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Professional C# 4 and .NET 4 by Morgan Skinner, Karli Watson, Jay Glynn, Bill Evjen, Christian Nagel

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Chapter 26. Interop

WHAT'S IN THIS CHAPTER?

  • COM and .NET technologies

  • Using COM objects from within .NET applications

  • Using .NET components from within COM clients

  • Platform invoke for invoking native methods

If you have Windows programs written prior to .NET, you probably don't have the time and resources to rewrite everything for .NET. Sometimes rewriting code is useful for refactoring or rethinking the application architecture. A rewrite can also help with productivity in the long term, when adding new features is easier to do with the new technology. However, there is no reason to rewrite old code just because a new technology is available. You might have thousands of lines of existing, running code, which would require too much effort to rewrite just to move it into the managed environment.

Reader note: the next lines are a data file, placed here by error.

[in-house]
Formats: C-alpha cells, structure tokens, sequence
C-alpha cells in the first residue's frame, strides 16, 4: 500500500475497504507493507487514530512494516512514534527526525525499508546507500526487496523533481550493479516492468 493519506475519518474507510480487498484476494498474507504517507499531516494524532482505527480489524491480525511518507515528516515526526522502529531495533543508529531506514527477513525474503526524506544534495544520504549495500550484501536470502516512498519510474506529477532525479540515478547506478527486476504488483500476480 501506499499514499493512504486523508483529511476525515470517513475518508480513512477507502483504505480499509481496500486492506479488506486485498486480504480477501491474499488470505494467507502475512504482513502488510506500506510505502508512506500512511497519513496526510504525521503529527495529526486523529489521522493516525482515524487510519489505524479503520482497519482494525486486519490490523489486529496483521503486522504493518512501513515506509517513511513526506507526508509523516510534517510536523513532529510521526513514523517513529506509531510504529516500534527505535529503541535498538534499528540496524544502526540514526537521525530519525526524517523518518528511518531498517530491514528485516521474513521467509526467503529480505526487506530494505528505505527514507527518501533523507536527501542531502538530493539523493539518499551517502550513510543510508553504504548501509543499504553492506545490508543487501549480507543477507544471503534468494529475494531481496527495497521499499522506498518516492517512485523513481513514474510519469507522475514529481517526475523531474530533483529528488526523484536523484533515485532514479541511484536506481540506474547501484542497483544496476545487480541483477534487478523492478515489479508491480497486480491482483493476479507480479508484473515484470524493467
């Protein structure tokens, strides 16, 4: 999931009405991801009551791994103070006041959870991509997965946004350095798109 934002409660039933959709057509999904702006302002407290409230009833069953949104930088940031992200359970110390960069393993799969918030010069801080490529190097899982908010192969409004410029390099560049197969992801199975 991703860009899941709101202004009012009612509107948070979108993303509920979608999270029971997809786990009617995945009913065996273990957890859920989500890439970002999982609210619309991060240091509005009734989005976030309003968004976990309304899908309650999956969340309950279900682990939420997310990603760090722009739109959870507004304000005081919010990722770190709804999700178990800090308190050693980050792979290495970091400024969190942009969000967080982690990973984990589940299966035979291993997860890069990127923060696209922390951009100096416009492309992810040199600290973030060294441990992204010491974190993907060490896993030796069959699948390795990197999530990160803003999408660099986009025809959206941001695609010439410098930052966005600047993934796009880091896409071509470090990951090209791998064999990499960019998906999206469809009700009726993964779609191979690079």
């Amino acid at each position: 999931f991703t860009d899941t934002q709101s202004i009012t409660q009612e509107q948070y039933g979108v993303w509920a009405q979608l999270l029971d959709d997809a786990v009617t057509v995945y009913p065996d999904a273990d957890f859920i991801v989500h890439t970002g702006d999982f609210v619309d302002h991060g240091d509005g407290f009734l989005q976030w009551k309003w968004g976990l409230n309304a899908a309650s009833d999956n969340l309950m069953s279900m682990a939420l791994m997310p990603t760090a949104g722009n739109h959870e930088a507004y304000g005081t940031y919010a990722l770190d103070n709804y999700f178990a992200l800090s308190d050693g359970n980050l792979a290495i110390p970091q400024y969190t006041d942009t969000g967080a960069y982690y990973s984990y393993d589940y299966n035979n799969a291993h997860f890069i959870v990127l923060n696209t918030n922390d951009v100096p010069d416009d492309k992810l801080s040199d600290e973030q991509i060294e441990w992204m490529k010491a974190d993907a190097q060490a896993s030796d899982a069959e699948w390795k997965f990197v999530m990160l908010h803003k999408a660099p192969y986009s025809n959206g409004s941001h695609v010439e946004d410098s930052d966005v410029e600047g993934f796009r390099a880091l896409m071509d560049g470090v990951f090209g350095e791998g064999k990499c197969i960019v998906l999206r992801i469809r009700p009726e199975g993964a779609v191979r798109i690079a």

The same applies to Microsoft. With the namespace System.DirectoryServices, Microsoft hasn't rewritten the COM objects accessing the hierarchical data store; the classes inside this namespace are wrappers accessing the ADSI COM objects instead. The same thing happens with System.Data.OleDb, where the OLE DB providers that are used by classes from this namespace do have quite complex COM interfaces.

The same issue may apply to your own solutions. If you have existing COM objects that should be used from .NET applications, or the other way around, if you want to write .NET components that should be used in old COM clients, this chapter is a starter for using COM interoperability (or interop).

If you ...

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